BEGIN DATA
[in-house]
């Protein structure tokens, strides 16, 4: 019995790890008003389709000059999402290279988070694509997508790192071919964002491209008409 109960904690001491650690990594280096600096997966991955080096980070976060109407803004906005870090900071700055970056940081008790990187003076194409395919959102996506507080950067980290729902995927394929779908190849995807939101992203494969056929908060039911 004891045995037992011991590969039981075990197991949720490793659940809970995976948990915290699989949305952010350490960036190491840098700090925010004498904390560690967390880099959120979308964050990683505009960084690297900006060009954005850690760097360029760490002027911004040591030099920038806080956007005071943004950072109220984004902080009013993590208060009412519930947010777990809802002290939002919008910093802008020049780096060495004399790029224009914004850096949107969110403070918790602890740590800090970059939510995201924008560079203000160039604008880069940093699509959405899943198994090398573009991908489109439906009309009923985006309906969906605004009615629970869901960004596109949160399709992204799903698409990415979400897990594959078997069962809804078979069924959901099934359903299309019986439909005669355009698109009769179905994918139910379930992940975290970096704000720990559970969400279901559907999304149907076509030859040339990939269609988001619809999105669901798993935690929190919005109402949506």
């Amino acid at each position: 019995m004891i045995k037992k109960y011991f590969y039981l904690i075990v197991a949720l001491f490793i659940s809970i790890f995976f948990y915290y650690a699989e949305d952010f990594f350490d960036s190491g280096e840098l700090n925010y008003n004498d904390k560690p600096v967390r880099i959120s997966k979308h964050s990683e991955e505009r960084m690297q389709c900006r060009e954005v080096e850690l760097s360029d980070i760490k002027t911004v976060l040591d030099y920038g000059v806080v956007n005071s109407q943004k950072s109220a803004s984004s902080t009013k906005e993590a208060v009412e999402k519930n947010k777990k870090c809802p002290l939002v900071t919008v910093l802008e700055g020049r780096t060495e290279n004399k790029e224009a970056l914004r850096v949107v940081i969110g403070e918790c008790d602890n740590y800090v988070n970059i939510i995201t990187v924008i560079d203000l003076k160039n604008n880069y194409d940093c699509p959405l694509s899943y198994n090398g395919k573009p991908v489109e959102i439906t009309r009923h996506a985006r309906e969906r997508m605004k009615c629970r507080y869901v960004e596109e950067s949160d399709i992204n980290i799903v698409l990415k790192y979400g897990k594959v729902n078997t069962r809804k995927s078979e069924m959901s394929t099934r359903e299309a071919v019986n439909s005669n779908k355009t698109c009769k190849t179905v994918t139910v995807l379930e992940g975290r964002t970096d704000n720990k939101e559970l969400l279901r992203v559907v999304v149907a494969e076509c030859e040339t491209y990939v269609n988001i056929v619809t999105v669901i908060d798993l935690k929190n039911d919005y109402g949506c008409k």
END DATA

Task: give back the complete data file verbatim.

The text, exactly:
[in-house]
């Protein structure tokens, strides 16, 4: 019995790890008003389709000059999402290279988070694509997508790192071919964002491209008409 109960904690001491650690990594280096600096997966991955080096980070976060109407803004906005870090900071700055970056940081008790990187003076194409395919959102996506507080950067980290729902995927394929779908190849995807939101992203494969056929908060039911 004891045995037992011991590969039981075990197991949720490793659940809970995976948990915290699989949305952010350490960036190491840098700090925010004498904390560690967390880099959120979308964050990683505009960084690297900006060009954005850690760097360029760490002027911004040591030099920038806080956007005071943004950072109220984004902080009013993590208060009412519930947010777990809802002290939002919008910093802008020049780096060495004399790029224009914004850096949107969110403070918790602890740590800090970059939510995201924008560079203000160039604008880069940093699509959405899943198994090398573009991908489109439906009309009923985006309906969906605004009615629970869901960004596109949160399709992204799903698409990415979400897990594959078997069962809804078979069924959901099934359903299309019986439909005669355009698109009769179905994918139910379930992940975290970096704000720990559970969400279901559907999304149907076509030859040339990939269609988001619809999105669901798993935690929190919005109402949506």
């Amino acid at each position: 019995m004891i045995k037992k109960y011991f590969y039981l904690i075990v197991a949720l001491f490793i659940s809970i790890f995976f948990y915290y650690a699989e949305d952010f990594f350490d960036s190491g280096e840098l700090n925010y008003n004498d904390k560690p600096v967390r880099i959120s997966k979308h964050s990683e991955e505009r960084m690297q389709c900006r060009e954005v080096e850690l760097s360029d980070i760490k002027t911004v976060l040591d030099y920038g000059v806080v956007n005071s109407q943004k950072s109220a803004s984004s902080t009013k906005e993590a208060v009412e999402k519930n947010k777990k870090c809802p002290l939002v900071t919008v910093l802008e700055g020049r780096t060495e290279n004399k790029e224009a970056l914004r850096v949107v940081i969110g403070e918790c008790d602890n740590y800090v988070n970059i939510i995201t990187v924008i560079d203000l003076k160039n604008n880069y194409d940093c699509p959405l694509s899943y198994n090398g395919k573009p991908v489109e959102i439906t009309r009923h996506a985006r309906e969906r997508m605004k009615c629970r507080y869901v960004e596109e950067s949160d399709i992204n980290i799903v698409l990415k790192y979400g897990k594959v729902n078997t069962r809804k995927s078979e069924m959901s394929t099934r359903e299309a071919v019986n439909s005669n779908k355009t698109c009769k190849t179905v994918t139910v995807l379930e992940g975290r964002t970096d704000n720990k939101e559970l969400l279901r992203v559907v999304v149907a494969e076509c030859e040339t491209y990939v269609n988001i056929v619809t999105v669901i908060d798993l935690k929190n039911d919005y109402g949506c008409k």